"Informally led by Gov. Jerry Brown of California; Michael Bloomberg, the former mayor of New York, and Gov. Jay Inslee of Washington ... Perhaps no group has made a bigger splash on the world stage this year than the coalition of the United Sates governors, mayors and businesses who call themselves the We Are Still In coalition"
A lot of eloquence, and frustration, and caring has been expressed here. But maybe the sharp physical contrast between the Fijian canoe, the shuttered office that President Trump thinks expresses greatness, and the grit that has—and continues to—express Pittsburgh and the American people, says it best.
By Matthew Savoca
Plastic pollution in the world's oceans has become a global environmental crisis. Many people have seen images that seem to capture it, such as beaches carpeted with plastic trash or a seahorse gripping a cotton swab with its tail.
Greenland is melting about four times faster than it was in 2003, a new study published Monday in the Proceedings of the National Academy of Sciences found, a discovery with frightening implications for the pace and extent of future sea level rise.
"We're going to see faster and faster sea level rise for the foreseeable future," study lead author and Ohio State University geodynamics professor Dr. Michael Bevis said in a press release. "Once you hit that tipping point, the only question is: How severe does it get?"
Finally, some good news about the otherwise terrible partial government shutdown. A federal judge ruled that the Trump administration cannot issue permits to conduct seismic testing during the government impasse.
The Justice Department sought to delay—or stay—a motion filed by a range of coastal cities, businesses and conservation organizations that are suing the Trump administration over offshore oil drilling, Reuters reported. The department argued that it did not have the resources it needed to work on the case due to the shutdown.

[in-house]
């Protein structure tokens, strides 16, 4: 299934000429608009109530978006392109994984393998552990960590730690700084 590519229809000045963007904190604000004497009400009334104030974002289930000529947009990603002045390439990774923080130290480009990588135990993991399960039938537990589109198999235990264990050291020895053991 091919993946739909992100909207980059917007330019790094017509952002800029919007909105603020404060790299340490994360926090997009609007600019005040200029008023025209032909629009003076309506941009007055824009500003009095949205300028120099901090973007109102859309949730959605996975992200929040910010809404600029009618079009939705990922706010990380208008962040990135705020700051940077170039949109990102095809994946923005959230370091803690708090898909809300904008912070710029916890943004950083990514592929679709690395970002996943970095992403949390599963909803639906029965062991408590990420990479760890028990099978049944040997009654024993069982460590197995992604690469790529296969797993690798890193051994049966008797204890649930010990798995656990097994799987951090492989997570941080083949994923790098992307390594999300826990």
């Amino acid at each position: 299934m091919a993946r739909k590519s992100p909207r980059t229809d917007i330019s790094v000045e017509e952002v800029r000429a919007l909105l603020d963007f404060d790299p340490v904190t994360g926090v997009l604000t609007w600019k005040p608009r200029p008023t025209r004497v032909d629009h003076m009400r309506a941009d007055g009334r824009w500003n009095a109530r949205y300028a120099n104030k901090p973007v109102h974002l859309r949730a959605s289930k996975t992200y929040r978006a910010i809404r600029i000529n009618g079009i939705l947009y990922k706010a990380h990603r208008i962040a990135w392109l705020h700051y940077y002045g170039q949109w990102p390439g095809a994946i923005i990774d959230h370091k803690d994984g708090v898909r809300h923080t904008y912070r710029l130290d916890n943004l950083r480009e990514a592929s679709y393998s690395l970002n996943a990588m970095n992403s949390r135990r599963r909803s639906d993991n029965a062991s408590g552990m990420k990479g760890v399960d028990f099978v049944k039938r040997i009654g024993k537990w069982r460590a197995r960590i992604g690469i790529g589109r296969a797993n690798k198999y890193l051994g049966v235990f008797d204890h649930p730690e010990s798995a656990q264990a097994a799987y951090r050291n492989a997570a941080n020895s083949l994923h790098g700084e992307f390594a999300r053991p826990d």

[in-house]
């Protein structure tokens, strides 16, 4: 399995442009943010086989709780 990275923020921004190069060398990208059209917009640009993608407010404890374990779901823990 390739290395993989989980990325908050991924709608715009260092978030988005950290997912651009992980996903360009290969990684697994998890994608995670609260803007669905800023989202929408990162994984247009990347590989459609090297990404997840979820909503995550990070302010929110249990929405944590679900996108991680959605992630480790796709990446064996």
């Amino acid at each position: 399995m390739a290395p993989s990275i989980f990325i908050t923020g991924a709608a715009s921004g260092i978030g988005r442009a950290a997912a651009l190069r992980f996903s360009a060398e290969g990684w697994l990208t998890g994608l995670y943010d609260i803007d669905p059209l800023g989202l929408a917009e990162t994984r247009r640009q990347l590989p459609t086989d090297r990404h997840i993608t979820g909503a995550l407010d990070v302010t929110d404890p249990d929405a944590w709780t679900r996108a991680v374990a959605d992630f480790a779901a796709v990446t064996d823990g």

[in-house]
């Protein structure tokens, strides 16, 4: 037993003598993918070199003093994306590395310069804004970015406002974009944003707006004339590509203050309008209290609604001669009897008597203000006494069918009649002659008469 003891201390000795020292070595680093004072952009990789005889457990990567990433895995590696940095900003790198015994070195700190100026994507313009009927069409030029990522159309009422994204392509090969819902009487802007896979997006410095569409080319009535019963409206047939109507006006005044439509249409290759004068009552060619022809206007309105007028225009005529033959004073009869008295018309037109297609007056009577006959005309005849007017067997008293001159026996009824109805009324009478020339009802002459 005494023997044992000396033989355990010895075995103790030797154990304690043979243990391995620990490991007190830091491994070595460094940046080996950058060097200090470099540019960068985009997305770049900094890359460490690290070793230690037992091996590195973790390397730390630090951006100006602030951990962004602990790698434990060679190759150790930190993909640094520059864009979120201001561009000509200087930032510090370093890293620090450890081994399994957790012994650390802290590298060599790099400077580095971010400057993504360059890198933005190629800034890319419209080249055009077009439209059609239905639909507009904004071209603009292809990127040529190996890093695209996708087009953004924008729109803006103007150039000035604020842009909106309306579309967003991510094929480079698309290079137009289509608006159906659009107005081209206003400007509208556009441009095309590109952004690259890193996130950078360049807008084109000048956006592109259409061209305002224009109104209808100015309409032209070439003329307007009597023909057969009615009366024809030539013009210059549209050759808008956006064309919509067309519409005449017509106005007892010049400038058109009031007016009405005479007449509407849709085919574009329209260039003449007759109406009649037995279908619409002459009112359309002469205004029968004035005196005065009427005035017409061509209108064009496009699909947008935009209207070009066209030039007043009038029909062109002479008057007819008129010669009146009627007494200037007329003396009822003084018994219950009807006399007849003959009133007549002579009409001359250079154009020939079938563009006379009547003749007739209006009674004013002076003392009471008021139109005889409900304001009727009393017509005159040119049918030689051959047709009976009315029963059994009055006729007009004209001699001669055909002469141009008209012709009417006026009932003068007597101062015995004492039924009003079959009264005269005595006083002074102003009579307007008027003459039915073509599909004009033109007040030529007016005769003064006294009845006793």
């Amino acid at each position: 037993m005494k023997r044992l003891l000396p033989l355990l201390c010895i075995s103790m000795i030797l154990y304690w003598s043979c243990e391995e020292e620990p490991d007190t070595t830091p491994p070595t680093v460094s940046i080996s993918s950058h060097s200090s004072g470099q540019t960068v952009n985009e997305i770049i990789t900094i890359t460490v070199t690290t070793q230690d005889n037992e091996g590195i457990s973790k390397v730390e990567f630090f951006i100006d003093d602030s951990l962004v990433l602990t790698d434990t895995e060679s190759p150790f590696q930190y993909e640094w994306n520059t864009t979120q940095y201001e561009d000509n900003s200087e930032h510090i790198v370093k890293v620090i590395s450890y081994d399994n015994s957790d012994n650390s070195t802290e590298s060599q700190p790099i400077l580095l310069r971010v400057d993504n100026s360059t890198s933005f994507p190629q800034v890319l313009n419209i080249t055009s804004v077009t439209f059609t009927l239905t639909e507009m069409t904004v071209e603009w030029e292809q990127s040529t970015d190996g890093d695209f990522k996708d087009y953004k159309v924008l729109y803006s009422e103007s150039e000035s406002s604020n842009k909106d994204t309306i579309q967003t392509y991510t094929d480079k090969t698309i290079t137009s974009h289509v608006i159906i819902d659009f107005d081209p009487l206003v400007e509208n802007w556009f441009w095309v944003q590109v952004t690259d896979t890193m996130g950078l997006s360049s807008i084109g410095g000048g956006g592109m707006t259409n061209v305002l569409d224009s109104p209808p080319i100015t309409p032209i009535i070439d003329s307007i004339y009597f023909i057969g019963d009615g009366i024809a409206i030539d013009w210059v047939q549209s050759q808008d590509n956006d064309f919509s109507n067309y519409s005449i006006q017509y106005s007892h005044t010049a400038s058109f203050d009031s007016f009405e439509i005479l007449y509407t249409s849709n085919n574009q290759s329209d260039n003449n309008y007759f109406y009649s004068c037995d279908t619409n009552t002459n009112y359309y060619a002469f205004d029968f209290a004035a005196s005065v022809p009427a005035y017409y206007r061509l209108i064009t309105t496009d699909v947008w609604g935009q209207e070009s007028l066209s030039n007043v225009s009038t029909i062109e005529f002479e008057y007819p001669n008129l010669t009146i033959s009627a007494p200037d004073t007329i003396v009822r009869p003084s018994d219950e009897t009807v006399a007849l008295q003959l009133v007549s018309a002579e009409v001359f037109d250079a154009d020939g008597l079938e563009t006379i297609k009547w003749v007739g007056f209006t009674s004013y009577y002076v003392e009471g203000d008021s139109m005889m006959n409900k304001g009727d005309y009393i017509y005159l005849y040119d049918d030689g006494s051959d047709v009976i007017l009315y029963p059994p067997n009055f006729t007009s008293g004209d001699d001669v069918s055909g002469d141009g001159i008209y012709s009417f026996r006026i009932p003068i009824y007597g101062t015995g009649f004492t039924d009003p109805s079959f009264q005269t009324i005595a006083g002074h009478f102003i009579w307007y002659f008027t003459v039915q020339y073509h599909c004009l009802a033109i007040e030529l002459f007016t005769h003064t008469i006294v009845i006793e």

Most people have heard of the Amazon, South America's famed rainforest and hub of biological diversity. Less well known, though no less critical, is the Pantanal, the world's largest tropical wetland.
Like the Amazon, the Pantanal is ecologically important and imperiled. Located primarily in Brazil, it also stretches into neighboring Bolivia and Paraguay. Covering an area larger than England at more than 70,000 square miles, the massive wetland provides irreplaceable ecosystem services that include the regulation of floodwaters, nutrient renewal, river flow for navigability, groundwater recharge and carbon sequestration. The wetland also supports the economies of the four South American states it covers.
By Andrea Germanos
Organizers said 35,000 people marched through the streets of the German capital on Saturday to say they're "fed up" with industrial agriculture and call for a transformation to a system that instead supports the welfare of the environment, animals and rural farmers.
By Patrick Rogers
If you have ever considered making the switch to an environmentally friendly electric vehicle, don't drag your feet. Though EV prices are falling, and states are unveiling more and more public charging stations and plug-in-ready parking spots, the federal government is doing everything it can to slam the brakes on our progress away from gas-burning internal combustion engines. President Trump, likely pressured by his allies in the fossil fuel industry, has threatened to end the federal tax credits that have already helped put hundreds of thousands of EVs on the road—a move bound to harm not only our environment but our economy, too. After all, the manufacturing and sale of EVs, hybrids, and plug-in hybrids supported 197,000 jobs in 2017, according to the most recent U.S. Energy and Employment Report.
By Jason Bittel
Formidable predators stalk the forests between Panama and northern Argentina. They are sometimes heard but never seen. They are small but feisty and have even been documented trying to take down a tapir, which can top out at nearly 400 pounds. Chupacabras? No.